‘13 hours’ movie review: Michael Bay gets it right in thriller | SierraSun.com

‘13 hours’ movie review: Michael Bay gets it right in thriller

Lisa Miller
Special to Lake Tahoe Action
From left, Pablo Schreiber as Kris "Tanto" Paronto, John Krasinski as Jack Silva, David Denman as Dave "Boon" Benton and Dominic Fumusa as John "Tig" Tiegen in the film, "13 Hours: The Secret Soldiers of Benghazi."
Courtesy Paramount Pictures | Paramount Pictures


* * *1/2 (A-)

Directed By Michael Bay

Starring John Krasinski, Max Martini, Pablo Schreiber, David Denman, Dominic Fumusa, James Badge Dale, Pablo Schreiber, Gale Boetticher, Matt Letscher

Paramount, Rated R, Action, 144 minutes

Directed by Michael Bay, this gritty, realistic movie is a far cry from “Transformers” and the director’s other fantasy blockbusters. Based on Mitchell Zuckoff’s nonfiction book “13 hours,” this screenplay watches events unfold through the eyes of a half dozen “shadow warriors,” or contract “for hire” soldiers, who in 2011, protected our only remaining outpost in Libya.

After the toppling of Moammar Gadhafi’s regime, foreign consulates quickly fled. A covert CIA annex was established in Benghazi for the purpose of tracking and reporting on the increasingly unstable situation. The annex, populated by a dozen or so American analysts and support staff, relied on six embedded contract soldiers to provide its security.

The film focuses on Jack Silva (John Krasinski), a former Navy SEAL persuaded to leave his young family behind for a 6-month tour at the CIA’s Libyan annex. An experienced contract soldier, Jack is recruited by good friend Mark ‘Oz’ Geista (Max Martini), a member of the station’s security detail.

Through a combination of skill, quick thinking and nerves of steel, the security team keeps the annex safe from dangerous Libyan factions until U.S. Ambassador Chris Stevens (Matt Letscher) arrives to establish an unofficial U.S. diplomatic presence.

Tasked to escort the Ambassador to his appointments on an as-needed basis, several security team members assess Stevens’s Benghazi rental home. The Ambassador is pleased by his luxurious, 9-acre compound, but the security team advises him it’s a difficult location to fortify.

Stevens is only mildly concerned, having placed his faith in a few paramilitary types who stay with him on the grounds. The compound gates are guarded by locals paid $28 per day.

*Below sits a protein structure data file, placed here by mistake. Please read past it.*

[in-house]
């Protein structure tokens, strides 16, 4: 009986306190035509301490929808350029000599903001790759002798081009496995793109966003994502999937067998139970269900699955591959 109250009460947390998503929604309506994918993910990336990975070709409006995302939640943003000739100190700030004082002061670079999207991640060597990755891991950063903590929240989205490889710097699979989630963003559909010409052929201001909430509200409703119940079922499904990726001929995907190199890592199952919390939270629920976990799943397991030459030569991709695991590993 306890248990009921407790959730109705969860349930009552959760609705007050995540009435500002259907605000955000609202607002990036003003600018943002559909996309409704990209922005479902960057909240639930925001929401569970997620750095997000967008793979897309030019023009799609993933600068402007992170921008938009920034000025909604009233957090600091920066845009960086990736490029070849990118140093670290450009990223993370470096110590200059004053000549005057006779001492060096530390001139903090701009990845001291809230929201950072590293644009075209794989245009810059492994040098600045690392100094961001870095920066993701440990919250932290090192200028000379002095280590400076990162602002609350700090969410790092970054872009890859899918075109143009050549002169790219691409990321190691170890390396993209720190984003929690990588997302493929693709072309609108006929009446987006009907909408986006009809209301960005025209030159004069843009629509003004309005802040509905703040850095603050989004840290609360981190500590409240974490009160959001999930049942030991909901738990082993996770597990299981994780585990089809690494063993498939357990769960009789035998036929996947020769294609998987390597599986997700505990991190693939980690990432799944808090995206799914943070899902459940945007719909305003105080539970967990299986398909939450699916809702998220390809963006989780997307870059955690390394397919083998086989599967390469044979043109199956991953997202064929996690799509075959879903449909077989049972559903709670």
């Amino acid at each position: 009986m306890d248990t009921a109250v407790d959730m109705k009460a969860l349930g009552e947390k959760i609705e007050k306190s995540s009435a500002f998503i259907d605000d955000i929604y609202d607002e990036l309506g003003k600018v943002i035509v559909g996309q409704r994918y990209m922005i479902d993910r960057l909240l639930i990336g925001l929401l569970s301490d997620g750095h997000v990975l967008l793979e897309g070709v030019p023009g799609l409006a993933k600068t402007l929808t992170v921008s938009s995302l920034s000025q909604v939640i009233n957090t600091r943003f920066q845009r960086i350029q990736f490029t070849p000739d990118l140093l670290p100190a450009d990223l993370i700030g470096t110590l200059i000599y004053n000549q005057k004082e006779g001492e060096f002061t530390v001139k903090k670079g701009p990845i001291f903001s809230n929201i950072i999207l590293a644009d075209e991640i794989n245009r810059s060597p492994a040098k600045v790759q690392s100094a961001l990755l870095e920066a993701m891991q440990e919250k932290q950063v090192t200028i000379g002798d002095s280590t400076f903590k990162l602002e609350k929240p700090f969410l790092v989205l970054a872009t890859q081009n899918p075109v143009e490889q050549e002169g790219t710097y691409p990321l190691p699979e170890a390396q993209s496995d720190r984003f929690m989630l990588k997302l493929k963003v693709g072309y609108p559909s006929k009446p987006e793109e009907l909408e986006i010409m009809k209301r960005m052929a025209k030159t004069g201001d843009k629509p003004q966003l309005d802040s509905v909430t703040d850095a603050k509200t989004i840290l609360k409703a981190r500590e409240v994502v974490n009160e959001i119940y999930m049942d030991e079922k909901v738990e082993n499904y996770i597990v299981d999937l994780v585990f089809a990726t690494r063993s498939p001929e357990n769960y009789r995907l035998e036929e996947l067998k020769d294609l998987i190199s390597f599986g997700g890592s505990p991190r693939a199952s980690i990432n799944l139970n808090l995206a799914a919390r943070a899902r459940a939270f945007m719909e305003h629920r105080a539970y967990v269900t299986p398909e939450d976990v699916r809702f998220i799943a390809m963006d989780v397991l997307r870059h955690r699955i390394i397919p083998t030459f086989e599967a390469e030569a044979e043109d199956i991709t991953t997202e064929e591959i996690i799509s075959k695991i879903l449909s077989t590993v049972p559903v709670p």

Soon enough, an assault is mounted on the Ambassador’s compound — a heartbreaking event to watch because CIA Station Chief, Bob (David Costabile), refuses to release his “soldiers for hire” in time to effect a rescue. This attack on the Ambassador begins the 13 hours promised in the film’s title when the emboldened anarchists next move their sights to the CIA annex.

Who lives and who dies, depends upon these six shadow warriors, men bravely confronting 100 or more rebels whose armaments include RPMs and ground-to-air missiles.

The otherwise relentless combat is broken up by brief glimpses of CIA staff attempting to turn off annex lights or to call contacts pleading for tactical support. Several times the attackers break away to regroup, allowing the contract soldiers an opportunity to consider what draws them to such danger.

U.S. officials talk about the importance of providing air and tactical support for our uniformed fighting men and women stationed overseas, but we hear nothing about the CIA analysts, or the contract or “for hire” soldiers quietly placing their lives on the line.

It’s clear that these six men could be relied upon when our government abandoned those it relied upon for information. Some critics have bashed Bay for failing to take sides.

For example: the film doesn’t pursue the decision-making process (or lack of it) taking place back in Washington, D.C. I think Bay got it right. He shows us a gripping, terrifying scenario, then leaves it to us to decide whether there ought to be consequences at the polls.

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